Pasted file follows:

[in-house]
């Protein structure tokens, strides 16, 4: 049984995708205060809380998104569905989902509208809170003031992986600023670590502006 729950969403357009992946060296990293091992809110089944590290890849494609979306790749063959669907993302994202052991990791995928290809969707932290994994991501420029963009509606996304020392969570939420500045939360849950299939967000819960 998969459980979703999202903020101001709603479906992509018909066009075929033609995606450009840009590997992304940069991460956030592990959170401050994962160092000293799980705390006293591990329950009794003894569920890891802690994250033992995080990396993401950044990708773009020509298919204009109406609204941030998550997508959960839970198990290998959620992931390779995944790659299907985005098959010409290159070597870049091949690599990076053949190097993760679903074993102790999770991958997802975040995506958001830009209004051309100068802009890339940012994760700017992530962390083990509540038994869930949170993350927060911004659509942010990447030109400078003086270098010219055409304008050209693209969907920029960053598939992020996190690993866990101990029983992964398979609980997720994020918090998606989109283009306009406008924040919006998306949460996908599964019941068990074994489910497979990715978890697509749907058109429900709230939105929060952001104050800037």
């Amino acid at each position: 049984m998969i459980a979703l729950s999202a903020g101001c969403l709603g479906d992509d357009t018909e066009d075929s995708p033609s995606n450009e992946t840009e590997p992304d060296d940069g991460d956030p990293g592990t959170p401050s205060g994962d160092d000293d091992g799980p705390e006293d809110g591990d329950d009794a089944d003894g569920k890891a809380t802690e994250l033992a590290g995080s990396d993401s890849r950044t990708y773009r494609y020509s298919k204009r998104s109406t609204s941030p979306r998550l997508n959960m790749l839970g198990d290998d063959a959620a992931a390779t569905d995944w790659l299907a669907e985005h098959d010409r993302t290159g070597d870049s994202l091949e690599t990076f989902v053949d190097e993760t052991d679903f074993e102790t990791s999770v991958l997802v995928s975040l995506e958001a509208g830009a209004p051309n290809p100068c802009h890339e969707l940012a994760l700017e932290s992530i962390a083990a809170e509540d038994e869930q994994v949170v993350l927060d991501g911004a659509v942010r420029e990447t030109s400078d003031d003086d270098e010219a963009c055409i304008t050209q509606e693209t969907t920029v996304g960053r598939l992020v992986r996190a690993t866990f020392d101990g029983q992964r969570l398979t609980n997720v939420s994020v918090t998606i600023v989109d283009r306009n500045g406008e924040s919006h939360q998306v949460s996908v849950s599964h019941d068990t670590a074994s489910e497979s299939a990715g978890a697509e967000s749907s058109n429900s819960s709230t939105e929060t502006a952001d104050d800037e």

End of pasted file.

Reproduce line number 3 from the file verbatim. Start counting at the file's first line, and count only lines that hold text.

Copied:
């Amino acid at each position: 049984m998969i459980a979703l729950s999202a903020g101001c969403l709603g479906d992509d357009t018909e066009d075929s995708p033609s995606n450009e992946t840009e590997p992304d060296d940069g991460d956030p990293g592990t959170p401050s205060g994962d160092d000293d091992g799980p705390e006293d809110g591990d329950d009794a089944d003894g569920k890891a809380t802690e994250l033992a590290g995080s990396d993401s890849r950044t990708y773009r494609y020509s298919k204009r998104s109406t609204s941030p979306r998550l997508n959960m790749l839970g198990d290998d063959a959620a992931a390779t569905d995944w790659l299907a669907e985005h098959d010409r993302t290159g070597d870049s994202l091949e690599t990076f989902v053949d190097e993760t052991d679903f074993e102790t990791s999770v991958l997802v995928s975040l995506e958001a509208g830009a209004p051309n290809p100068c802009h890339e969707l940012a994760l700017e932290s992530i962390a083990a809170e509540d038994e869930q994994v949170v993350l927060d991501g911004a659509v942010r420029e990447t030109s400078d003031d003086d270098e010219a963009c055409i304008t050209q509606e693209t969907t920029v996304g960053r598939l992020v992986r996190a690993t866990f020392d101990g029983q992964r969570l398979t609980n997720v939420s994020v918090t998606i600023v989109d283009r306009n500045g406008e924040s919006h939360q998306v949460s996908v849950s599964h019941d068990t670590a074994s489910e497979s299939a990715g978890a697509e967000s749907s058109n429900s819960s709230t939105e929060t502006a952001d104050d800037e």